The tenure of Geoff Simmons as leader of The Opportunities Party has come to an end. Alex Braae reports from TOP’s annual general meeting.
The first party leader resignation following the 2020 election has taken place, with Geoff Simmons stepping down from the leadership of The Opportunities Party.
He made the announcement at the party’s AGM in Wellington, on a livestream that was also beamed into a crowded pub room on Auckland’s North Shore.
The meeting began with an election debrief, which highlighted a tight budget, difficulty with building up a campaign ground game and a lack of media cut-through as concerns. The party also went through several creative directors over the course of 2020, which held up progress.
As successes, Simmons cited the party’s performance on digital platforms, large numbers of small donors, and the spread of policy ideas.
“I think it’s safe to say everyone involved in the campaign was disappointed with the result,” said Simmons. “All things considered, we can be proud of what we’ve become.”
Despite a rebrand in 2019, Simmons said more needed to be done to develop the “elevator pitch” for the party to reach voters. “We still haven’t really found our niche in the political landscape. We have on an intellectual level, but not on an emotional level.”
However, Simmons said he was leaving with the party in a stronger state than it was when he took over, following the often explosive tenure of founder Gareth Morgan.
“At the end of 2017 TOP was effectively dead in the water, and now it is a thriving community and a strong movement. In 2019 we had more donors than all other political parties combined.”
Simmons, an economist with the Morgan Foundation before entering politics, said he was stepping down to allow TOP to transition, and for personal reasons. He intends to remain involved with policy development for the party.
Simmons became emotional when speaking about his decision to quit. “My partner and I have discussed starting a family. Being the leader of a party outside of parliament can make that quite challenging, given the time it takes to both lead and volunteer.”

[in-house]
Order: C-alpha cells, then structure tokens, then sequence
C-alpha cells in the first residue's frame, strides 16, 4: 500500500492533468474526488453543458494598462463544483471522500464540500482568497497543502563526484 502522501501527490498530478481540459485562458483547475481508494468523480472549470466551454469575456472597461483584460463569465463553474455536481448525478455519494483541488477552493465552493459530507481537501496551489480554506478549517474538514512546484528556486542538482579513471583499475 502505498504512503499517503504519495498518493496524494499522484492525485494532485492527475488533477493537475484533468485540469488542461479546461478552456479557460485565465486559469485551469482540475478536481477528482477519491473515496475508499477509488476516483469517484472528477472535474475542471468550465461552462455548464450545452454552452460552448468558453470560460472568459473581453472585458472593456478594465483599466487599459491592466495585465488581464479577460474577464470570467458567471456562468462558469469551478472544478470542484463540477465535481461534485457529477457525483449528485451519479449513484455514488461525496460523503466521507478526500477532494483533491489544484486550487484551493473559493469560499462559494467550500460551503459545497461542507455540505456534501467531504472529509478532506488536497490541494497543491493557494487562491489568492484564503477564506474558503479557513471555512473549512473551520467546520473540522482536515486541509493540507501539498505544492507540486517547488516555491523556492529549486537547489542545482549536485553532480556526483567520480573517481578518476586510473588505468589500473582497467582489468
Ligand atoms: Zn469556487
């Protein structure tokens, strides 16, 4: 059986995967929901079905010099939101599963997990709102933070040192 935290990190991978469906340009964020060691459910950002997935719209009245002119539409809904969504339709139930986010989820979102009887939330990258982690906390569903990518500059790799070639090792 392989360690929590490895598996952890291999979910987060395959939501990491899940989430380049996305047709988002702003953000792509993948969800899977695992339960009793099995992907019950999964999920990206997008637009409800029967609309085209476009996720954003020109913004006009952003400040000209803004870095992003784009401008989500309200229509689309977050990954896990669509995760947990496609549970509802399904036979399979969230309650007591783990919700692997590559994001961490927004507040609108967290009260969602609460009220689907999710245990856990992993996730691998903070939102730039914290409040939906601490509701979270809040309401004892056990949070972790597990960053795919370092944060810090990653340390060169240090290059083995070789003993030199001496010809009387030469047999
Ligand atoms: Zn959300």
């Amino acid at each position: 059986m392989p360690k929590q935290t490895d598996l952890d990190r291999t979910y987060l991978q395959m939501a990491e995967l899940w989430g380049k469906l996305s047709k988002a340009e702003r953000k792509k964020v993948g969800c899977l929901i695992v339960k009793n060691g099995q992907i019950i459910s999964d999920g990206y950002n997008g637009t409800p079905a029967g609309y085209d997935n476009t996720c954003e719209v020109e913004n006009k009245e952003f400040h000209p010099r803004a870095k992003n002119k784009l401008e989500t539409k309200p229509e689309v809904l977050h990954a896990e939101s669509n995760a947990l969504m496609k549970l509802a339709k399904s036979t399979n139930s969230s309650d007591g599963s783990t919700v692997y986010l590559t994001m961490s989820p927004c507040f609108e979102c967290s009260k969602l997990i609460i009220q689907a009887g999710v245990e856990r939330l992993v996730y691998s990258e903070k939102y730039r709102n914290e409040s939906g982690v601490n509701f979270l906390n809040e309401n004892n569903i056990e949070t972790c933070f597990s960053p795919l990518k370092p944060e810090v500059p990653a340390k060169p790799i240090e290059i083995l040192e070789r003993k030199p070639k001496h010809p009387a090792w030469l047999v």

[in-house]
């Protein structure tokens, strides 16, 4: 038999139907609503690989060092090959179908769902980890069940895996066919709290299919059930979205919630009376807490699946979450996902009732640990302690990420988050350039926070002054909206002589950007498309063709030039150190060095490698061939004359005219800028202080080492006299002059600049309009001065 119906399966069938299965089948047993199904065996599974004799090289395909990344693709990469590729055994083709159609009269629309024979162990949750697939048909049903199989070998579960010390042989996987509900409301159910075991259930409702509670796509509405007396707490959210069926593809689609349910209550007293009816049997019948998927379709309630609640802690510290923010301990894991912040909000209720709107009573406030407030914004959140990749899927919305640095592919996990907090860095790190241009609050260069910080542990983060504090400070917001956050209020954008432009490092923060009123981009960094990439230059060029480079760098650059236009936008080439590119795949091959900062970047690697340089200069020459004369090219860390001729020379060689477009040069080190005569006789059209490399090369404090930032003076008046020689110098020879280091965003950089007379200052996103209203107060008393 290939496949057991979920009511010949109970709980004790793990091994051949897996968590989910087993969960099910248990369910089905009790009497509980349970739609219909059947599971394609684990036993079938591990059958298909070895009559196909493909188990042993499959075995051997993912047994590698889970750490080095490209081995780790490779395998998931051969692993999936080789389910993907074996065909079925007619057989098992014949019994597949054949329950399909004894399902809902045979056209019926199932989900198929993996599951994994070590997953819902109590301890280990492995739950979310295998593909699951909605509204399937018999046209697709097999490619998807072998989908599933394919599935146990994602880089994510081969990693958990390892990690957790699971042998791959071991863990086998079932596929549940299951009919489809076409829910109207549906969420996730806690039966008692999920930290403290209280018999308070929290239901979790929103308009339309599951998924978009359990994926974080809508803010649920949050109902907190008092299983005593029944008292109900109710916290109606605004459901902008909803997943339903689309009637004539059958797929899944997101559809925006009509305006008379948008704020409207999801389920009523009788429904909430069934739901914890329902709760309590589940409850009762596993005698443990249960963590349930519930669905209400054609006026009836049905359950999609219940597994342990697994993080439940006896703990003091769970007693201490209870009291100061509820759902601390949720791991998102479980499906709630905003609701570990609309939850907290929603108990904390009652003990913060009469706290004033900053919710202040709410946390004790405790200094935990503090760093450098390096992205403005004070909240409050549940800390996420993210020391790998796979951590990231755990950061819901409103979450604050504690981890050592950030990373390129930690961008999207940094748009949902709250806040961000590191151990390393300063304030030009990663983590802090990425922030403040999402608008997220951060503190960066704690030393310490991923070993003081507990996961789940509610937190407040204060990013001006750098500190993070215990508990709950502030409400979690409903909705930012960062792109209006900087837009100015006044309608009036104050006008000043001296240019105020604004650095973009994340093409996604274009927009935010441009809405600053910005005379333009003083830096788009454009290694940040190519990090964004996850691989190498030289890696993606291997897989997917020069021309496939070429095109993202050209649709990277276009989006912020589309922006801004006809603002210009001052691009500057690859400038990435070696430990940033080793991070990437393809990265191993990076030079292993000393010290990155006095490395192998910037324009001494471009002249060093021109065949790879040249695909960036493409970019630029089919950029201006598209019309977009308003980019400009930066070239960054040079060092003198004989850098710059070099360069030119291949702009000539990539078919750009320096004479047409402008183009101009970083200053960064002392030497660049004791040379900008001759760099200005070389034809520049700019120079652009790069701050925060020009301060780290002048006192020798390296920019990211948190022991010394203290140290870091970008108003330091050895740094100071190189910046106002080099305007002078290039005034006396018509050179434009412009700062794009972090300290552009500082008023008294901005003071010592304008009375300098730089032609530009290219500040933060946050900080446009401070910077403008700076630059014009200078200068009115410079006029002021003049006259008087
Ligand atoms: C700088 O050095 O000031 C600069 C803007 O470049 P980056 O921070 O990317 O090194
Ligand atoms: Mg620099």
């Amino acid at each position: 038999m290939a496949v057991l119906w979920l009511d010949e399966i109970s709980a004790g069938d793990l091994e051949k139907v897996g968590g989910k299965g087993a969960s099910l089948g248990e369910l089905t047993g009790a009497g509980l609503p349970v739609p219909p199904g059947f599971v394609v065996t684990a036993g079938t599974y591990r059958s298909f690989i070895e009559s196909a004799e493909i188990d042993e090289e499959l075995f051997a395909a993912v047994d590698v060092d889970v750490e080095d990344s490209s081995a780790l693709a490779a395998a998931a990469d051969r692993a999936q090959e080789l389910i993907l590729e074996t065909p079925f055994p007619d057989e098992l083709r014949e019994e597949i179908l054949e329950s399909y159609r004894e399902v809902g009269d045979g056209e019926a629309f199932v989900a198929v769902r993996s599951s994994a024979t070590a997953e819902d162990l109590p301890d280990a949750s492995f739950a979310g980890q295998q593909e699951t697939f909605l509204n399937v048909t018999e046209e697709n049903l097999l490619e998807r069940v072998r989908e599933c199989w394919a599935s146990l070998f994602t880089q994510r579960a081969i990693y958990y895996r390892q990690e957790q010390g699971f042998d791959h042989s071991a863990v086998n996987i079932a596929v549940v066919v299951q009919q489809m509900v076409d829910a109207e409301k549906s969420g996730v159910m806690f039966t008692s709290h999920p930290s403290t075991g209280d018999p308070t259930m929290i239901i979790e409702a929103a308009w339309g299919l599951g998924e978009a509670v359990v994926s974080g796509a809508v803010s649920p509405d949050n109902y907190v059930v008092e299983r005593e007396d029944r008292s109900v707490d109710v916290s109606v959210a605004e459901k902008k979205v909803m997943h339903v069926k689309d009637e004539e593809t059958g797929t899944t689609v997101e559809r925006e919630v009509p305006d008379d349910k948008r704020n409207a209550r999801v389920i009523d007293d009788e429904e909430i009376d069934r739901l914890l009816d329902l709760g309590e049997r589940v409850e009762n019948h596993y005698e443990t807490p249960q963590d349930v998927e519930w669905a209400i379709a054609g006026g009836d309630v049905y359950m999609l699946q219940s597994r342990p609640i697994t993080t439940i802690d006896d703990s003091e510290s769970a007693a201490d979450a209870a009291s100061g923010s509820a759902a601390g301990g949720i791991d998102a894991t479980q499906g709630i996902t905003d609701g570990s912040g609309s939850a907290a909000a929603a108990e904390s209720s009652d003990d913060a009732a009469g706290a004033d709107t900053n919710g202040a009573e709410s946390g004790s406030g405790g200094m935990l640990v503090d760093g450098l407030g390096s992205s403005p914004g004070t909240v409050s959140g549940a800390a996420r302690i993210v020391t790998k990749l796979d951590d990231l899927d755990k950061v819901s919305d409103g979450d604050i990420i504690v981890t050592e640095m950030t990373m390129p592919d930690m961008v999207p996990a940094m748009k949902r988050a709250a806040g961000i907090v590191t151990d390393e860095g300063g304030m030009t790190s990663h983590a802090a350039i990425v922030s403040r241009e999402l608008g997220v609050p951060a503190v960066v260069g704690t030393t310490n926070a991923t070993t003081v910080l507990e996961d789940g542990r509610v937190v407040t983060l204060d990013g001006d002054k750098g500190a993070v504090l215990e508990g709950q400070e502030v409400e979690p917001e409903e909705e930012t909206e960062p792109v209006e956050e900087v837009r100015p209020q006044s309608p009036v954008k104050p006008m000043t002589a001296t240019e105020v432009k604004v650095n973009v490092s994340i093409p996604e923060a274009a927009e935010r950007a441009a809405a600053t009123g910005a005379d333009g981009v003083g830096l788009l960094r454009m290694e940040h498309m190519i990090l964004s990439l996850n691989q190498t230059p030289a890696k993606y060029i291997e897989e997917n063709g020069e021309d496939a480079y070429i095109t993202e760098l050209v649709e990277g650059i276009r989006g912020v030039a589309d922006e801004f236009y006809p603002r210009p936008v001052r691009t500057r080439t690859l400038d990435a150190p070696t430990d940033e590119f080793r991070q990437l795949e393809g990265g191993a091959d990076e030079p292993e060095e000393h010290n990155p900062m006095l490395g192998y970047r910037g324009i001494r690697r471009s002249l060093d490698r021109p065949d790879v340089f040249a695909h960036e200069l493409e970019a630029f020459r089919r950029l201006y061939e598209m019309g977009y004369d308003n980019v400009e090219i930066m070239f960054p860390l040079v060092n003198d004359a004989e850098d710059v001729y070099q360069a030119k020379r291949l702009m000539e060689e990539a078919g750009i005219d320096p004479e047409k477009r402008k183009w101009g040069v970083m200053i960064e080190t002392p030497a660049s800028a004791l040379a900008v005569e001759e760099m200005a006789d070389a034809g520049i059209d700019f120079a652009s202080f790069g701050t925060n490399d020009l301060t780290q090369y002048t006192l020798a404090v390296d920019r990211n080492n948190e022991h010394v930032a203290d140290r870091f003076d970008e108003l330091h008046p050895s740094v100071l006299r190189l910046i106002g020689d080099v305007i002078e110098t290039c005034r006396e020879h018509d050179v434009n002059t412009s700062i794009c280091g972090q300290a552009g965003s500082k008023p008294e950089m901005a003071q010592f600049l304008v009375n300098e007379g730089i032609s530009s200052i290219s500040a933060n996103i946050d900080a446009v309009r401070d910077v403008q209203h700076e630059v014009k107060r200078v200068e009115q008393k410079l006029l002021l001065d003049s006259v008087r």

With a comparative lack of funding to draw on, the party’s results in 2020 were down on the 2.4% achieved in 2017. Pending the special votes being announced, TOP is currently on 1.4%, just behind the New Conservatives, who also failed to make it into parliament.
However, that was a marked improvement on some of the polling seen during 2020, which at times had TOP as low as 0.1%.
Simmons sought to give TOP a more affable and welcoming image during his tenure as leader, in contrast to the more aggressive style of his predecessor. The phrase used to describe the strategy at the AGM in 2019 was “more cheek, less arse”.
Simmons said the general sentiment of media stories about TOP over 2020 was much more positive than in 2017, in which almost half of all stories written about TOP were considered “negative”. In 2020, that was down to just 4% of articles.
Simmons said at times over the last few years, he wondered if the party would make it to election day. There were several particularly difficult moments, including the relationship between Simmons and membership representative Donna Pokere-Phillips blowing up. Pokere-Phillips stood for the Māori Party in 2020.
“We spent a lot of 2019 reforming the culture of TOP, and it was pretty hard going at times,” said Simmons.
The policy slate was largely the same between both elections, with a particular focus on housing affordability, environmental issues and promotion of a universal basic income.
Deputy leader Shai Navot will take over in the interim, until a full leadership election can take place. She said the party was “devastated” to be losing Simmons as leader.
“We’re all united in the need for continuity to grow TOP into a bigger and stronger party for the next election, which we fully intend to contest,” said Navot.
Simmons said NZ First falling out of parliament offered TOP a pathway towards 2023. “We are the only viable centrist party that can work with both major parties going forward.”
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